Formerly a discipline devoted to research on sanitation and epidemiology, public health is now more or less an explicitly ideological field devoted to ginning up panic over freely chosen, private behaviors and to cheerleading for paternalist government action to prohibit or discourage them. Take any fun activity enjoyed by those who are not urbanized, (generally) white, middle-aged, highly educated professionals – smoking, shooting, drinking, eating tasty food, calling a friend in the car, generally exercising “personal freedoms” – “public health advocates” are agin’ it. (Of course, you don’t see them agitating against marathon running or rock climbing or bungee-jumping or long-distance hiking or extramarital sex. Fun, risky things that urbanized, highly educated professionals like.)Jason Sorens at Pileus nails it. I'll be guest blogging over at Pileus later this month; it looks like I'll be in very good company.
The politics behind today’s public-healthery are sinister. They are driven by loathing of the poor, the overweight, people who shop at Wal-Mart and eat at fast-food joints, people with a Southern accent (who probably own guns and might even smoke) – the list goes on. Otherwise, why aren’t progressive-dominated governments trying to ban colorful local diners and casual-dining chains the way they are fast-food chains – even though the former often have higher-calorie food and don’t even report calorie counts to their customers? Of course, it’s the white middle classes who frequent quaint diners and TGI Friday’s.
So – I raise a glass of whisky and a cigar to the hope of a backlash against “public health,” a new Coalition for Fun.
I've a piece in today's New Zealand Medical Journal taking another swipe at the healthists. The page proofs are at the end of the post for folks without a subscription.
Let’s begin with CHB’s [Peter Crampton, Hoek and Beaglehole] case against efficient markets. They argue that because models of perfect markets require a set of conditions not found in the real world, extensive and comprehensive government intervention in individual health choices is necessary. You could just as reasonably argue that because Earth has an atmosphere, we needn’t worry about falling off of cliffs: theories of gravitational acceleration of 9.8 metres per second squared are derived for a vacuum and so do not here apply.I get really irritated at the claim that, if we have any kind of market failure, we can throw standard economics out the window. The claim's made a lot in the alcohol social cost literature - from the early Single et al papers through to Collins and Lapsley. If we take a straight neoclassical line, the failure tells us the type of interventions that might be warranted. If you still don't like the outcome after the correction's been made, that's too bad. If we take a more Austrian line, it's the presence of these failures that opens up market opportunities for entrepreneurs to come in and transform deadweight losses into profits.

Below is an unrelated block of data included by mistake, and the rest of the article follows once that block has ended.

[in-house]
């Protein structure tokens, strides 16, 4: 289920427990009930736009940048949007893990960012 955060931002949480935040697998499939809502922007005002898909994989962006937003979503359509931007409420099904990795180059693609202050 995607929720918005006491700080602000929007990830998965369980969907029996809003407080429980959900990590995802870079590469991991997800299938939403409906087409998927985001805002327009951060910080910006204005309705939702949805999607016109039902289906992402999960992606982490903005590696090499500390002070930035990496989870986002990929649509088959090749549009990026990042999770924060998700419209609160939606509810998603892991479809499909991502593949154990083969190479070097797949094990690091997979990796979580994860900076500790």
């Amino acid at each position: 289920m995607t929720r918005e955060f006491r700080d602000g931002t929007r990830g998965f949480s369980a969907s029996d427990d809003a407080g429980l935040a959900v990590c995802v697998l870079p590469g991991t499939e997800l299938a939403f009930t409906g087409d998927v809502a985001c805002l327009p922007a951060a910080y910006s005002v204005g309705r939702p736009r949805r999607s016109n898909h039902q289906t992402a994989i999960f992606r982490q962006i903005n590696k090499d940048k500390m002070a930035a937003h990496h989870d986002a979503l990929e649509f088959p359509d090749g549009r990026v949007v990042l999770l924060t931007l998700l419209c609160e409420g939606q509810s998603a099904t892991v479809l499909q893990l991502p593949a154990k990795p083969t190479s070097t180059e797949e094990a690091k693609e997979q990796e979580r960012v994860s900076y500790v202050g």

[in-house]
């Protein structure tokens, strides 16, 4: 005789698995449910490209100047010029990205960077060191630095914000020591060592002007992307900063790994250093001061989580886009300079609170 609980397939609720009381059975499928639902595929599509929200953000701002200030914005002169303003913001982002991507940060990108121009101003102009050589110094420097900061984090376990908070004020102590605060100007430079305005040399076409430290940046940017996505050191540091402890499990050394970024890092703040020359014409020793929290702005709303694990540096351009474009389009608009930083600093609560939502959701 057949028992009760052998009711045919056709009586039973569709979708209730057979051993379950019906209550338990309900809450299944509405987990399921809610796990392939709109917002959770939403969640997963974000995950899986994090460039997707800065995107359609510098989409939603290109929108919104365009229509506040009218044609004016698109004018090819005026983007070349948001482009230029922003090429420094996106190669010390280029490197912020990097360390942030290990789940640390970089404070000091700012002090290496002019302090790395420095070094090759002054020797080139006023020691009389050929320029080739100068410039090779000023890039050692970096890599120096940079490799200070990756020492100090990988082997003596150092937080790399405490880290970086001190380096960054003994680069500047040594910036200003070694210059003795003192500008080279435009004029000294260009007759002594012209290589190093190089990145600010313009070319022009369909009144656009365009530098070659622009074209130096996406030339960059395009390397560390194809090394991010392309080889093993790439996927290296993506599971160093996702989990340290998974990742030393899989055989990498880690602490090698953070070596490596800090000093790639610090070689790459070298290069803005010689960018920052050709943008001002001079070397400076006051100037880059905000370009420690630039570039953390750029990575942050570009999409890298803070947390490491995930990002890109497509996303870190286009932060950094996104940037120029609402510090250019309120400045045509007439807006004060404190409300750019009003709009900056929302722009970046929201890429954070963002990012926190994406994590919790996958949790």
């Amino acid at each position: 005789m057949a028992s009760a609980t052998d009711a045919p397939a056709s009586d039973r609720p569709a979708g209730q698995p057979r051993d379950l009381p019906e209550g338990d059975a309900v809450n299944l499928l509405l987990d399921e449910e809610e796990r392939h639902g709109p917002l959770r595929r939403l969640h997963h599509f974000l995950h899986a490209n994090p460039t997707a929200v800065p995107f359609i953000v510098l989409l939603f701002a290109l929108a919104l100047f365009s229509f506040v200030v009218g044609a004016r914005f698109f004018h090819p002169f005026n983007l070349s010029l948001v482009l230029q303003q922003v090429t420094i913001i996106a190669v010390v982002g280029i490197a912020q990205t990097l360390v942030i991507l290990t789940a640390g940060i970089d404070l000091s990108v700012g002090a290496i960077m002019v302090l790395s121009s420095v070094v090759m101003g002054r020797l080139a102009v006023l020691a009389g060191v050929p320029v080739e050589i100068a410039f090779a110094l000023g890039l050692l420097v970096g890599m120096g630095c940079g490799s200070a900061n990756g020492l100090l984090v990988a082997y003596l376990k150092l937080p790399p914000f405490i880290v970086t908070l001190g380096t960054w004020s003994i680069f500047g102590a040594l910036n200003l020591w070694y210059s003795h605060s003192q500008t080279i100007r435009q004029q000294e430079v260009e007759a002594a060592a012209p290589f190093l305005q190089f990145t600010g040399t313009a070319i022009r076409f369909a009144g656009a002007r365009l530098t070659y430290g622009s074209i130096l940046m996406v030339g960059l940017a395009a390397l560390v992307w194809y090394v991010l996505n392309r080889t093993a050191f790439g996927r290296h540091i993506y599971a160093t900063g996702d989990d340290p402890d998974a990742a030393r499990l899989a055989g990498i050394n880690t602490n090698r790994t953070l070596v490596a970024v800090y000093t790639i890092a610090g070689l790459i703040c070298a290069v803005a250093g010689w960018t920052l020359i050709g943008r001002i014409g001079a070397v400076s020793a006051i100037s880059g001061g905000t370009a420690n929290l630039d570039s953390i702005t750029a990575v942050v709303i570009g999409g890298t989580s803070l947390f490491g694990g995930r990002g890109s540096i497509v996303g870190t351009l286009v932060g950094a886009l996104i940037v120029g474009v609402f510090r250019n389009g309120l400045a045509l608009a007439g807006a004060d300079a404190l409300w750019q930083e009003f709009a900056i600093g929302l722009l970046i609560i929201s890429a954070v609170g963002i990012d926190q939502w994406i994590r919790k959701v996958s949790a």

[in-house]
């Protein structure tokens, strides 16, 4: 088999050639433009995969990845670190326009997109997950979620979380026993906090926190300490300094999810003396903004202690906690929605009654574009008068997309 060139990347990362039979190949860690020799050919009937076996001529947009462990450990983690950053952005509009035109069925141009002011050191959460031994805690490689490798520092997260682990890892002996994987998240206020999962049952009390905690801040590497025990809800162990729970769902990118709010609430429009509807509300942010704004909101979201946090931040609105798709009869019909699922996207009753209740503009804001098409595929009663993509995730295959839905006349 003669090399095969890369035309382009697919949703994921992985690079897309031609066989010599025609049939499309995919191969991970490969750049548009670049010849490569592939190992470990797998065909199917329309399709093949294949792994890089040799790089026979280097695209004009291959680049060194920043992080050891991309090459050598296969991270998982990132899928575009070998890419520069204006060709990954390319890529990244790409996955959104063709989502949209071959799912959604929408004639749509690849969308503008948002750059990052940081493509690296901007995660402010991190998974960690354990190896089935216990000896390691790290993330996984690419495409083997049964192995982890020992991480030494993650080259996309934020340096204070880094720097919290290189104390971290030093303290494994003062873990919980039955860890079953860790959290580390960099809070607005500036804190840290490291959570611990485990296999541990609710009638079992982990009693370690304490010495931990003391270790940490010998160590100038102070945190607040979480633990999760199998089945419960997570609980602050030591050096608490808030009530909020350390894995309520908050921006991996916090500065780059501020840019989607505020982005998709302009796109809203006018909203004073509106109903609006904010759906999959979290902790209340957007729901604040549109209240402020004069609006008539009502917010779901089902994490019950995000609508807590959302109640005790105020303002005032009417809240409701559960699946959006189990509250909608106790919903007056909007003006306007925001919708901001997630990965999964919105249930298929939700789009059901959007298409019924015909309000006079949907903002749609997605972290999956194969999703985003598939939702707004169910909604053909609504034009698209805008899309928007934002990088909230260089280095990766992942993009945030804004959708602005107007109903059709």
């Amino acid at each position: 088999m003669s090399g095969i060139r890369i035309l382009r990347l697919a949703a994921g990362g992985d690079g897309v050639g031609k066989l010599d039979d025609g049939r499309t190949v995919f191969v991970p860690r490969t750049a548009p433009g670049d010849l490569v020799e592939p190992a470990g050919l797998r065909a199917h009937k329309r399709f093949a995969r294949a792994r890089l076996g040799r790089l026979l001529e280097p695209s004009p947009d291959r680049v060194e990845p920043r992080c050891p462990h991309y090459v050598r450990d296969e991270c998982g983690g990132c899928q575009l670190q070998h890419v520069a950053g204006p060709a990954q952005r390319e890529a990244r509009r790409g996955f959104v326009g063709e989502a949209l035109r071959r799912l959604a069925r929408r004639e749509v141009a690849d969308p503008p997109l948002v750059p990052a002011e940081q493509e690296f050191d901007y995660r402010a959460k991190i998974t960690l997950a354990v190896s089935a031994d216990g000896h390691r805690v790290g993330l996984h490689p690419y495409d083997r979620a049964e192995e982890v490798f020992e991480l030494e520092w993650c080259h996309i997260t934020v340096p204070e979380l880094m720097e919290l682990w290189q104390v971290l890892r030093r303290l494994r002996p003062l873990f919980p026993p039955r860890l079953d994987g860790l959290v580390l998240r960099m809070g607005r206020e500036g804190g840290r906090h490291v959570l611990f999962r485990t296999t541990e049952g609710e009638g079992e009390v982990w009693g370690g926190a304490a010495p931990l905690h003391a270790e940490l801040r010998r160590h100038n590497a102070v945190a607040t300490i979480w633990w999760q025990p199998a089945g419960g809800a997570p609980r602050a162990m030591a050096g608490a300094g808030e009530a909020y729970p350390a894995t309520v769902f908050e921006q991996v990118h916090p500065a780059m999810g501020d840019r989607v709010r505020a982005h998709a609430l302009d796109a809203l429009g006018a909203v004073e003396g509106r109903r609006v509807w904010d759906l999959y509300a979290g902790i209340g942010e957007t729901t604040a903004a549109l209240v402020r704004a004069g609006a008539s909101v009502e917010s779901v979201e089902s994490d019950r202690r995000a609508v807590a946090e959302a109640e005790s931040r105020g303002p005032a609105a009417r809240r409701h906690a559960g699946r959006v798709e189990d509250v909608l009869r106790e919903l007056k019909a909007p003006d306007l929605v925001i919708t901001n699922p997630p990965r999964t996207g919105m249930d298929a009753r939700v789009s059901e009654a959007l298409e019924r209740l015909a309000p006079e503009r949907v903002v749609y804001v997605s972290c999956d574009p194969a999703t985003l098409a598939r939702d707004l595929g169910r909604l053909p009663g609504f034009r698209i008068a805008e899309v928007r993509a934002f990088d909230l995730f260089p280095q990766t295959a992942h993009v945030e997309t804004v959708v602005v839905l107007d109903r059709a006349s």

The conditions under which markets can be shown to maximise efficiency—the benchmark case against which market failure is measured—are sufficient rather than necessary. We can be at an optimum even if the conditions fail.3 Under those idealised conditions, it is impossible to make any person better off without simultaneously making someone else worse off.
Where the idealised conditions fail, we have some guidance about policies that may improve outcomes, but do not necessarily do so. The market failure is necessary but not sufficient for policy to meliorate outcomes. Proving a particular failure does not give us carte blanche to implement any intervention we like; rather, it tells us where an intervention might be targeted. And it also tells us when intervention isn’t warranted.
As case in point, consider the potential for market failure caused by imperfect information about calorie counts. If consumers are mistaken about true calorie counts, they might eat more or less than they would under conditions of full information. Perhaps. Let’s leave aside for the moment the ease with which any consumer could investigate calorie counts at most fast food restaurants simply by checking their websites— if he actually cared. But experiments making calorie counts really salient at point of fast food purchase show no effect on purchases.4
The rather mixed evidence on the effects of information provision suggests to me that there was no real information market failure. If your reaction to the evidence is “well, let’s try a different intervention then and claim a different market failure as justification”, you’re no longer making the case based on market failure; you’re just being paternalistic. Public health activists have been abusing market failure theory to give a sciency flavour to what is actually just paternalism.5
I don't know whether the "any failure justifies any intervention" line comes from a deliberately opportunistic reading of principles-level texts or if we've screwed up as a profession in teaching principles of micro.
Cursed Rhetoric Page Proofs